“That being said, our relationship with the Turks is one of ally to ally. We can talk to them. We can reason with them. We have a very robust and capable relationship with them. I know there are some problems that seem to be getting a little bit more severe in the eastern Mediterranean region which everyone in the region needs to work to try to tamp down.
“We really appreciate what Saudi Arabia has done trying to work with the Turks to ask them to keep things calm and not to move in a more difficult direction in the region. It’s an interesting time. They’re flexing their muscles in ways that we haven’t seen before. But in the long run, I think Turkey will be a good and competent member of the peaceful community of nations in the region.”
Abizaid said the G20 decision to hold its summit virtually, rather than canceling, “is an amazing tribute to everybody’s belief that we could work our way through a difficult situation.
“World leaders have had a chance to talk to one another about a way forward that will allow us not only to combat the virus but also to combat the bad effects of what the virus has done to the global economy and to the specific economies of the top 20 nations in the world. I mean, it’s been a remarkable achievement to continue to move forward. I’m very proud of the way that it has been handled.”
The ambassador said the US Secretary of Foreign Affairs, Mike Pompeo, had complimented Saudi Foreign Minister Prince Faisal bin Farhan on the Kingdom’s “handling of the situation, allowing the G20 to go forward in a meaningful way.”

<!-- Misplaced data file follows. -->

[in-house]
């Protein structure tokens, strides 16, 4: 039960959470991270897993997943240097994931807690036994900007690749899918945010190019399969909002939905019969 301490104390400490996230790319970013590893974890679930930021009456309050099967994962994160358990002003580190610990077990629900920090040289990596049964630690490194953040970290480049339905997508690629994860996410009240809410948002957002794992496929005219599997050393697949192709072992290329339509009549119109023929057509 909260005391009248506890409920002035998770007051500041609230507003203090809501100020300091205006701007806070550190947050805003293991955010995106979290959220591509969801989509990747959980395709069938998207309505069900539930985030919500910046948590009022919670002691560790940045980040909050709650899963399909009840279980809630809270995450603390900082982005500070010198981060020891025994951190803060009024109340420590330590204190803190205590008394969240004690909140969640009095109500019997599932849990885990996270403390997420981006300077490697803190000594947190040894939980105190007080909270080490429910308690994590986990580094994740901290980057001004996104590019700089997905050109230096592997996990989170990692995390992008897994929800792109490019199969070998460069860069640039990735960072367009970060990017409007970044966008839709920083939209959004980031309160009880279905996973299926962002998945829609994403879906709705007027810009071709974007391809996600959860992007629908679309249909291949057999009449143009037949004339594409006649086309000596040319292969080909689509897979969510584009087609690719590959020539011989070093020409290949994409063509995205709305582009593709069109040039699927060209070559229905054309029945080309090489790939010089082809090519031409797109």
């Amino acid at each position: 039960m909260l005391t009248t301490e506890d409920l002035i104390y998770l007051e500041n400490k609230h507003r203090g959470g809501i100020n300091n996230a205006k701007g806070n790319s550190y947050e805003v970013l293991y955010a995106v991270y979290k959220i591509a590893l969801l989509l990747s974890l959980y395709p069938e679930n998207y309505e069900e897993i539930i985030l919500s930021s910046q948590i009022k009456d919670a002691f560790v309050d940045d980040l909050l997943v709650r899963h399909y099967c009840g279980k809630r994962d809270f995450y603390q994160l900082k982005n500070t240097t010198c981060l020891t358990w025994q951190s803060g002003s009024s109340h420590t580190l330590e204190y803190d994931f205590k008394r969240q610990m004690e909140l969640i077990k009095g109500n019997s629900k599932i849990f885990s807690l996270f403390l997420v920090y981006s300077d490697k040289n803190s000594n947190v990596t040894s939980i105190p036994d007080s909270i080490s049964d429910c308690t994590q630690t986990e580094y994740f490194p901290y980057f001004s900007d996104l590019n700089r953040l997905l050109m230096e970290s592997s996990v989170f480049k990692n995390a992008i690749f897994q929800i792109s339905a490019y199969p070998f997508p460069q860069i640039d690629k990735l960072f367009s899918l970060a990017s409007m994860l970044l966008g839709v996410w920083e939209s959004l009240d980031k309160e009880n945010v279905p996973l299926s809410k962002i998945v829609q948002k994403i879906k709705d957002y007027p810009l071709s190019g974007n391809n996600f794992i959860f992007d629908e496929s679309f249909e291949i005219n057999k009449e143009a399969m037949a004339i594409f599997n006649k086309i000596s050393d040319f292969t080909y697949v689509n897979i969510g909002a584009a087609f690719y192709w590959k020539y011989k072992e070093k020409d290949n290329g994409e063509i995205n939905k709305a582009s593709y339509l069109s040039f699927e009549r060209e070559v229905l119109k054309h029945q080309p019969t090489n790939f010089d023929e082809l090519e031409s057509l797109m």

Hybrid learning is the future, says Saudi deputy minister of education

Updated 30 min 30 sec ago

Hybrid learning is the future, says Saudi deputy minister of education

  • Al-Sudairy said the ministry adopted online education systems to ensure the continuity of education, and protect students and teachers from contracting the virus

RIYADH: Saudi Arabia’s deputy minister of education has highlighted hybrid learning as the “path to the future.”

Dr. Mohammed Al-Sudairy said distance or e-learning should no longer be viewed simply as a response to emergencies but as a strategic option for the future.

He was speaking at a workshop titled “Measurement of operational efficiency of college education in the light of COVID-19” organized by King Faisal University.

Highlighting measures taken by Saudi education authorities in the wake of the pandemic, Al-Sudairy said the ministry adopted online education systems to ensure the continuity of education, and protect students and teachers from contracting the virus.

“The decision ensured social distancing and the quality of education,” he said, adding that the ministry harnessed all its capabilities to act quickly.

Al-Sudairy said that online education began for all educational grades at the same time. The ministry achieved great results as students and teachers continued to interact online in a safe environment and without any loss to the academic year.

The ministry, public and private universities, colleges, and the Technical and Vocational Training Corporation were able to shift to online education within one day of the decision to suspend physical attendance at school, he said.

Adapting to the virtual reality ensured the needs of teachers were met, while also increasing operational efficiency of university education and higher education.

Al-Sudairy said the online-learning system is not new. “Universities started making investments in e-learning in 2007,” he added.

The deputy minister called for the adoption of modern technologies and enhancement of teachers’ capabilities in terms of presenting interactive content on electronic platforms.